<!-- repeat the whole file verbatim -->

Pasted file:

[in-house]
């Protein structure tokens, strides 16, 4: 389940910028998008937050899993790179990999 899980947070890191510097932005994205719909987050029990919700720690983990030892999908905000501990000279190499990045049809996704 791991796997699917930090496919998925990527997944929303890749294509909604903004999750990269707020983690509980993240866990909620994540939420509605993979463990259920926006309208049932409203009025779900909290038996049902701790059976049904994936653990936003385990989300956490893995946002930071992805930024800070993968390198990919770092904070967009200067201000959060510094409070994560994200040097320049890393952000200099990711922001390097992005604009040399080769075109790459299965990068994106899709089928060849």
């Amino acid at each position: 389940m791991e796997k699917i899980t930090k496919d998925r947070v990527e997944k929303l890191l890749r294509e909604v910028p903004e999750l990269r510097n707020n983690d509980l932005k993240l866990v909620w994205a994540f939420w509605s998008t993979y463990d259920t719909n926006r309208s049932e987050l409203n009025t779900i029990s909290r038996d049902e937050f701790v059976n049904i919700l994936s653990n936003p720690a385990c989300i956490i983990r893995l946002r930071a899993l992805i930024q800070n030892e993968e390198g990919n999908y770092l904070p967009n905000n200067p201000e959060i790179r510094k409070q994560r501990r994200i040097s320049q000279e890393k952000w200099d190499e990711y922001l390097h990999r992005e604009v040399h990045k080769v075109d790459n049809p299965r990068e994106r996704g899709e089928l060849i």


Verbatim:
[in-house]
């Protein structure tokens, strides 16, 4: 389940910028998008937050899993790179990999 899980947070890191510097932005994205719909987050029990919700720690983990030892999908905000501990000279190499990045049809996704 791991796997699917930090496919998925990527997944929303890749294509909604903004999750990269707020983690509980993240866990909620994540939420509605993979463990259920926006309208049932409203009025779900909290038996049902701790059976049904994936653990936003385990989300956490893995946002930071992805930024800070993968390198990919770092904070967009200067201000959060510094409070994560994200040097320049890393952000200099990711922001390097992005604009040399080769075109790459299965990068994106899709089928060849």
């Amino acid at each position: 389940m791991e796997k699917i899980t930090k496919d998925r947070v990527e997944k929303l890191l890749r294509e909604v910028p903004e999750l990269r510097n707020n983690d509980l932005k993240l866990v909620w994205a994540f939420w509605s998008t993979y463990d259920t719909n926006r309208s049932e987050l409203n009025t779900i029990s909290r038996d049902e937050f701790v059976n049904i919700l994936s653990n936003p720690a385990c989300i956490i983990r893995l946002r930071a899993l992805i930024q800070n030892e993968e390198g990919n999908y770092l904070p967009n905000n200067p201000e959060i790179r510094k409070q994560r501990r994200i040097s320049q000279e890393k952000w200099d190499e990711y922001l390097h990999r992005e604009v040399h990045k080769v075109d790459n049809p299965r990068e994106r996704g899709e089928l060849i």